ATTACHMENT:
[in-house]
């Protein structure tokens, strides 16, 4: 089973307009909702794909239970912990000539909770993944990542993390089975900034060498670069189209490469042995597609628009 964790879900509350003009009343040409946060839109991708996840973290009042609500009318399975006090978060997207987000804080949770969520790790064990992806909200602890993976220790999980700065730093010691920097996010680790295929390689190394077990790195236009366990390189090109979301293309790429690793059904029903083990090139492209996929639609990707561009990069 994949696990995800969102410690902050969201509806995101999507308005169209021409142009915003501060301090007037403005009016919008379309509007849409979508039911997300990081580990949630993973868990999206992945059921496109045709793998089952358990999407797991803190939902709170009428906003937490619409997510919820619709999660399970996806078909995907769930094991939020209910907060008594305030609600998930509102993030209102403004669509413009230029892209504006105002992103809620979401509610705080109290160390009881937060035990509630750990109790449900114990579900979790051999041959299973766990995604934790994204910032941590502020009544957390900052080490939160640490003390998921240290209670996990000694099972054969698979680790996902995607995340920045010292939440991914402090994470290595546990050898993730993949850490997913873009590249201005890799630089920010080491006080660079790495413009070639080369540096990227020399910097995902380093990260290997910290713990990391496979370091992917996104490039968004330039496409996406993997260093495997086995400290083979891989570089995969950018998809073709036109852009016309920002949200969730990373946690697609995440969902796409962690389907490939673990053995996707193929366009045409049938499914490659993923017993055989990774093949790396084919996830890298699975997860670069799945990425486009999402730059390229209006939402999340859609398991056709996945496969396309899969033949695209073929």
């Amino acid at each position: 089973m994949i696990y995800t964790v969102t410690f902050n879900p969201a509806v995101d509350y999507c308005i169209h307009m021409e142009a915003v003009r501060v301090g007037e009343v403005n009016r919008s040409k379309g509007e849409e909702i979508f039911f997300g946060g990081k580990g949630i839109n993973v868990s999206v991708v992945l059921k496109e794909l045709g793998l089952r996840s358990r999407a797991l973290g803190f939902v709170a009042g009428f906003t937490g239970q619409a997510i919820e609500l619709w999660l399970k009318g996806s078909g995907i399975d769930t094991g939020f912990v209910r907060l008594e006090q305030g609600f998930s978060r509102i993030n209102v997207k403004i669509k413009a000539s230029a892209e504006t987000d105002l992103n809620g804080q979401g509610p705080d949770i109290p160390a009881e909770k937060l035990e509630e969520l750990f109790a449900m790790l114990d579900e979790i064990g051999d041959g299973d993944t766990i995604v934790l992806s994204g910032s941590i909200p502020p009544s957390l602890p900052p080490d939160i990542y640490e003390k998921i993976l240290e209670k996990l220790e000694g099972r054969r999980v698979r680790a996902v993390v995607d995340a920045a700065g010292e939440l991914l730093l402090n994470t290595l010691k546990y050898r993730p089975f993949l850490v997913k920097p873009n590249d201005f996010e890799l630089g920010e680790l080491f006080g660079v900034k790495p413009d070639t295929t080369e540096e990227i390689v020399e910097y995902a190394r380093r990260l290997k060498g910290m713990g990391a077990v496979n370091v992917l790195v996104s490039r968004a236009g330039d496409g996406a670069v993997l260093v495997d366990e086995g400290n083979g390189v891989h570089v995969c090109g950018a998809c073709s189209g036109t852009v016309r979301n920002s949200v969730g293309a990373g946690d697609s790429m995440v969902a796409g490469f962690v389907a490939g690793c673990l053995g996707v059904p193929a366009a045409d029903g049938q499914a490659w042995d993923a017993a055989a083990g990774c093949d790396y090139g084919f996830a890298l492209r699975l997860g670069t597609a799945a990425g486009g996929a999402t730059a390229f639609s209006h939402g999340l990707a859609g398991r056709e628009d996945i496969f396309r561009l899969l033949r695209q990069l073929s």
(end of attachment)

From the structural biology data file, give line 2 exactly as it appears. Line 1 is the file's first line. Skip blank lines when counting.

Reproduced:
């Protein structure tokens, strides 16, 4: 089973307009909702794909239970912990000539909770993944990542993390089975900034060498670069189209490469042995597609628009 964790879900509350003009009343040409946060839109991708996840973290009042609500009318399975006090978060997207987000804080949770969520790790064990992806909200602890993976220790999980700065730093010691920097996010680790295929390689190394077990790195236009366990390189090109979301293309790429690793059904029903083990090139492209996929639609990707561009990069 994949696990995800969102410690902050969201509806995101999507308005169209021409142009915003501060301090007037403005009016919008379309509007849409979508039911997300990081580990949630993973868990999206992945059921496109045709793998089952358990999407797991803190939902709170009428906003937490619409997510919820619709999660399970996806078909995907769930094991939020209910907060008594305030609600998930509102993030209102403004669509413009230029892209504006105002992103809620979401509610705080109290160390009881937060035990509630750990109790449900114990579900979790051999041959299973766990995604934790994204910032941590502020009544957390900052080490939160640490003390998921240290209670996990000694099972054969698979680790996902995607995340920045010292939440991914402090994470290595546990050898993730993949850490997913873009590249201005890799630089920010080491006080660079790495413009070639080369540096990227020399910097995902380093990260290997910290713990990391496979370091992917996104490039968004330039496409996406993997260093495997086995400290083979891989570089995969950018998809073709036109852009016309920002949200969730990373946690697609995440969902796409962690389907490939673990053995996707193929366009045409049938499914490659993923017993055989990774093949790396084919996830890298699975997860670069799945990425486009999402730059390229209006939402999340859609398991056709996945496969396309899969033949695209073929």